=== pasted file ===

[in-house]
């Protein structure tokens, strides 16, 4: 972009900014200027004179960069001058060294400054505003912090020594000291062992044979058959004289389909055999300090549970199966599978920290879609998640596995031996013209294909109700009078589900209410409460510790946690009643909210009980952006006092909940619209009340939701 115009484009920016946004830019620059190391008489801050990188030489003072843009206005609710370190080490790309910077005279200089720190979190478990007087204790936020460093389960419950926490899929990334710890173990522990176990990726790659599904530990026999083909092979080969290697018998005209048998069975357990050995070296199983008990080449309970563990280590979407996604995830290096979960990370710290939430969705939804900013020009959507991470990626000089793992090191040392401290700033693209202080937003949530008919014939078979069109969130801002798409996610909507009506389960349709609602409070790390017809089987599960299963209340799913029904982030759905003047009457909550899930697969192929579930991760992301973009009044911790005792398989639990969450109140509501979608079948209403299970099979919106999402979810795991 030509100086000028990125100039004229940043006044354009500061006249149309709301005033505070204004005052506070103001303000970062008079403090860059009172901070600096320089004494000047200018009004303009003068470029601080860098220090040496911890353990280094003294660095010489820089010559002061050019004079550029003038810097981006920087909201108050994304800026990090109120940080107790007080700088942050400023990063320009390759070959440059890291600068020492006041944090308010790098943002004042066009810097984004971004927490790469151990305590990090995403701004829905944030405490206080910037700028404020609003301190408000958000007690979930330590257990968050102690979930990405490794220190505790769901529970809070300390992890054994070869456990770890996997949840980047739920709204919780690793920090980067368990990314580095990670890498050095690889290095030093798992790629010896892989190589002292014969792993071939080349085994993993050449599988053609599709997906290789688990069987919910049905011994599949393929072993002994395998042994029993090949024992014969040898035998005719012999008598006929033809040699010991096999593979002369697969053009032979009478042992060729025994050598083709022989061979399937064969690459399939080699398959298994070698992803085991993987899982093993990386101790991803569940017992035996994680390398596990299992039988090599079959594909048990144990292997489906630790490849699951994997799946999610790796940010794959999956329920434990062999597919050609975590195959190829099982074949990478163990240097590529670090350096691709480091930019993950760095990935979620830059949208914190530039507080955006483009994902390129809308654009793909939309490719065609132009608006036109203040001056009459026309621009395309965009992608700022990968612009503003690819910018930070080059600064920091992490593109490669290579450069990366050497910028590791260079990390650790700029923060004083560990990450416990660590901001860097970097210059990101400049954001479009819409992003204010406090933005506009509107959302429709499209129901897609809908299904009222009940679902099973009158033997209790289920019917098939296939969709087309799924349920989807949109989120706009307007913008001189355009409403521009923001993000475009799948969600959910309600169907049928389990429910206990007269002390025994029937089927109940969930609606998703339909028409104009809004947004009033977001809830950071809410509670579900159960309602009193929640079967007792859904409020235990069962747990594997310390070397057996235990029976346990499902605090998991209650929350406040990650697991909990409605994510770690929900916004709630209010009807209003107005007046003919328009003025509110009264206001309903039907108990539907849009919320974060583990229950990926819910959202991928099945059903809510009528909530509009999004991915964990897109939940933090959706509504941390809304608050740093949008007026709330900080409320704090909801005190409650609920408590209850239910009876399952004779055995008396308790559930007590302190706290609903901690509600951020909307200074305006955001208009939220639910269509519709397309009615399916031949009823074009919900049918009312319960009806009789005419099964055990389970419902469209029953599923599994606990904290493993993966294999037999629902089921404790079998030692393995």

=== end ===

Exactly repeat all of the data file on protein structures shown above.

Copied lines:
[in-house]
């Protein structure tokens, strides 16, 4: 972009900014200027004179960069001058060294400054505003912090020594000291062992044979058959004289389909055999300090549970199966599978920290879609998640596995031996013209294909109700009078589900209410409460510790946690009643909210009980952006006092909940619209009340939701 115009484009920016946004830019620059190391008489801050990188030489003072843009206005609710370190080490790309910077005279200089720190979190478990007087204790936020460093389960419950926490899929990334710890173990522990176990990726790659599904530990026999083909092979080969290697018998005209048998069975357990050995070296199983008990080449309970563990280590979407996604995830290096979960990370710290939430969705939804900013020009959507991470990626000089793992090191040392401290700033693209202080937003949530008919014939078979069109969130801002798409996610909507009506389960349709609602409070790390017809089987599960299963209340799913029904982030759905003047009457909550899930697969192929579930991760992301973009009044911790005792398989639990969450109140509501979608079948209403299970099979919106999402979810795991 030509100086000028990125100039004229940043006044354009500061006249149309709301005033505070204004005052506070103001303000970062008079403090860059009172901070600096320089004494000047200018009004303009003068470029601080860098220090040496911890353990280094003294660095010489820089010559002061050019004079550029003038810097981006920087909201108050994304800026990090109120940080107790007080700088942050400023990063320009390759070959440059890291600068020492006041944090308010790098943002004042066009810097984004971004927490790469151990305590990090995403701004829905944030405490206080910037700028404020609003301190408000958000007690979930330590257990968050102690979930990405490794220190505790769901529970809070300390992890054994070869456990770890996997949840980047739920709204919780690793920090980067368990990314580095990670890498050095690889290095030093798992790629010896892989190589002292014969792993071939080349085994993993050449599988053609599709997906290789688990069987919910049905011994599949393929072993002994395998042994029993090949024992014969040898035998005719012999008598006929033809040699010991096999593979002369697969053009032979009478042992060729025994050598083709022989061979399937064969690459399939080699398959298994070698992803085991993987899982093993990386101790991803569940017992035996994680390398596990299992039988090599079959594909048990144990292997489906630790490849699951994997799946999610790796940010794959999956329920434990062999597919050609975590195959190829099982074949990478163990240097590529670090350096691709480091930019993950760095990935979620830059949208914190530039507080955006483009994902390129809308654009793909939309490719065609132009608006036109203040001056009459026309621009395309965009992608700022990968612009503003690819910018930070080059600064920091992490593109490669290579450069990366050497910028590791260079990390650790700029923060004083560990990450416990660590901001860097970097210059990101400049954001479009819409992003204010406090933005506009509107959302429709499209129901897609809908299904009222009940679902099973009158033997209790289920019917098939296939969709087309799924349920989807949109989120706009307007913008001189355009409403521009923001993000475009799948969600959910309600169907049928389990429910206990007269002390025994029937089927109940969930609606998703339909028409104009809004947004009033977001809830950071809410509670579900159960309602009193929640079967007792859904409020235990069962747990594997310390070397057996235990029976346990499902605090998991209650929350406040990650697991909990409605994510770690929900916004709630209010009807209003107005007046003919328009003025509110009264206001309903039907108990539907849009919320974060583990229950990926819910959202991928099945059903809510009528909530509009999004991915964990897109939940933090959706509504941390809304608050740093949008007026709330900080409320704090909801005190409650609920408590209850239910009876399952004779055995008396308790559930007590302190706290609903901690509600951020909307200074305006955001208009939220639910269509519709397309009615399916031949009823074009919900049918009312319960009806009789005419099964055990389970419902469209029953599923599994606990904290493993993966294999037999629902089921404790079998030692393995």